For graphical representation of Ser375 phosphorylation, concentration-response data were fitted to sigmoidal curves with variable slopes, with the bottom of the curve in each case being constrained to 0. Parameters from this fitting were then used as initial values for fitting of the concentration-response data to the operational model of pharmacological agonism (see above). For operational model fitting, constrained parameters were Em shared and <101, n shared and <2.0, and Ka values determined previously (McPherson et al., 2010), which were as follows: DAMGO, 228 nM; etorphine, 3.5 nM; endomorphin-2, 283 nM; morphine, 250 nM.
Ser375 phosphorylation data were also analyzed for efficacy values with the method described previously (Ehlert, 1985), e = (Emax,agonist/Emax,full agonist) × [(Ka,agonist/EC50,agonist) + 1] × 0.5, where e is the efficacy of the test agonist, Emax,agonist and Emax,full agonist are the relative maximal response values of the test agonist and an agonist yielding a full response, respectively, and Ka and EC50 are the equilibrium dissociation constant and EC50, respectively, for the test agonist. The efficacy values for agonist-induced cell surface loss were also determined with this method.
For occupancy-response relationships, data from McPherson et al., 2010 were reanalyzed to calculate fractional receptor occupancy at each concentration of agonist used in [35S]GTPγS or arrestin-3 recruitment assays. The fractional receptor occupancy was calculated by using the expression p = [D]/(Ka + [D]), where p is the fractional receptor occupancy (between 0 and 1), [D] is the agonist concentration, and Ka is the equilibrium dissociation constant, the value of which was determined previously in membranes of these cells (McPherson et al., 2010).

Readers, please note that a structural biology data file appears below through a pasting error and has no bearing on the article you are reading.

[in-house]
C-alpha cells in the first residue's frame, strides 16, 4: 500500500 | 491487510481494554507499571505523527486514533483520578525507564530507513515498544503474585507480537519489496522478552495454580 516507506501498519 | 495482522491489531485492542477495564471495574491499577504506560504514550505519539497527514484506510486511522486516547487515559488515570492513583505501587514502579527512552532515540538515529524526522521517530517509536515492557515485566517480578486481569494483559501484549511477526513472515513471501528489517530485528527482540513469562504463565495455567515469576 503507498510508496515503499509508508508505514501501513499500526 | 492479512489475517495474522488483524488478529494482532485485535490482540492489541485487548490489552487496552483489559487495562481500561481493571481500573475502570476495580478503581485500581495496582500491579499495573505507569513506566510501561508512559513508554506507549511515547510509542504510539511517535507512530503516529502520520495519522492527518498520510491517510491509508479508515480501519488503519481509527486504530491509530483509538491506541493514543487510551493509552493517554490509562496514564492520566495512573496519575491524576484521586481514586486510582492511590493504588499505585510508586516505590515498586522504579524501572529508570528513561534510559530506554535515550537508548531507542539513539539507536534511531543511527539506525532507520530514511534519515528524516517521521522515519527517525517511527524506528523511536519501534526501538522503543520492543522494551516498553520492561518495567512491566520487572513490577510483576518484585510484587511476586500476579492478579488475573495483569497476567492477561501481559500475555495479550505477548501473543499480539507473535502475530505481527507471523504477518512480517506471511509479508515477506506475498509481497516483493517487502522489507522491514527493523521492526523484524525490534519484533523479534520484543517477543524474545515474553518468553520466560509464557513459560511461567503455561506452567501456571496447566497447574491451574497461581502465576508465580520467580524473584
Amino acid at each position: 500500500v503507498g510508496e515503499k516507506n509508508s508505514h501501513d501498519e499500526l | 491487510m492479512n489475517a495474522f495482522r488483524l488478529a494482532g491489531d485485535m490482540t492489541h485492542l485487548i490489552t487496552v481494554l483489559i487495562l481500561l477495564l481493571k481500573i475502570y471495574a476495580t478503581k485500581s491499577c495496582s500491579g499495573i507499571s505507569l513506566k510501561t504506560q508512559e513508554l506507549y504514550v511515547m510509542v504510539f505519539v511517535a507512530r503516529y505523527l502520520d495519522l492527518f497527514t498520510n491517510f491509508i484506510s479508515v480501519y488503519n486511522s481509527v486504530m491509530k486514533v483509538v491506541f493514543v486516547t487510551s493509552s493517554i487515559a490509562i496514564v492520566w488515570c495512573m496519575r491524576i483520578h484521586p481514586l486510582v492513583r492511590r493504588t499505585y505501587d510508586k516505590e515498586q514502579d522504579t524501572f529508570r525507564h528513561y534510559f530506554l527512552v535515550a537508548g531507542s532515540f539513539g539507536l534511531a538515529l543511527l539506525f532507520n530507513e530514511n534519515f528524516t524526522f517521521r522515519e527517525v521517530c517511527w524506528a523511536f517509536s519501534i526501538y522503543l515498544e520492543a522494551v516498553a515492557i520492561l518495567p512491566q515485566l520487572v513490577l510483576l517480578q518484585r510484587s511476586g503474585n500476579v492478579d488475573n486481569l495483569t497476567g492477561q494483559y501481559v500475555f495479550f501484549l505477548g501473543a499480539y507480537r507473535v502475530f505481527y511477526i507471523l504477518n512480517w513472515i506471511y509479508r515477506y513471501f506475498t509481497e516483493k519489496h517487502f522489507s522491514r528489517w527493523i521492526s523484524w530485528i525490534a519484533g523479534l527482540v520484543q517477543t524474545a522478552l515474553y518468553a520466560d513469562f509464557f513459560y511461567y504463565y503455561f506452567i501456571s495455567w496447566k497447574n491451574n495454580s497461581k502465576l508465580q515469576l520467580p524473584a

For desensitization in LC neurons, the desensitization-phase data (up to 10 min) from individual experiments were combined and fitted to a one-phase, exponential-decay model to obtain values for t1/2 and the rate constant k for decay, as well as maximal desensitization (plateau level). For analysis of FRET data, the t1/2 of the MOPr-YFP/arrestin-3-CFP interaction was obtained by fitting the data from the time points at which the agonist had been applied to a one-phase, exponential-association model. The extent of the agonist-induced MOPr-YFP and arrestin-3-CFP interaction was calculated as the peak of the interaction and was normalized to the interaction induced by the subsequent application of 10 μM DAMGO.
For ligand bias calculations, the method described by Rajagopal et al. (2011) was used with previously generated data (McPherson et al., 2010). For each agonist with either G protein activation or arrestin-3 recruitment, the “effective signaling” (σlig) was calculated, where σlig = log(τlig/τref); τlig is the operational eficacy of a ligand for a particular signaling pathway, and τref is the operational efficacy for the reference agonist (assumed to be unbiased) for that pathway. In this case, the reference ligand was Leu-enkephalin (McPherson et al., 2010). The bias factor (βlig) for a particular ligand was then calculated as follows: βlig = (σligpath1 − σligpath2)/√2. Statistical differences were determined, where appropriate, with Student's t test, one-sample t test, or F test for comparison of different models (the simpler model was selected unless the extra sum-of-squares F test had a p value of <0.05), by using GraphPad Prism.
Relative Operational Efficacy of Agonists at Native MOPr in Mature Neurons.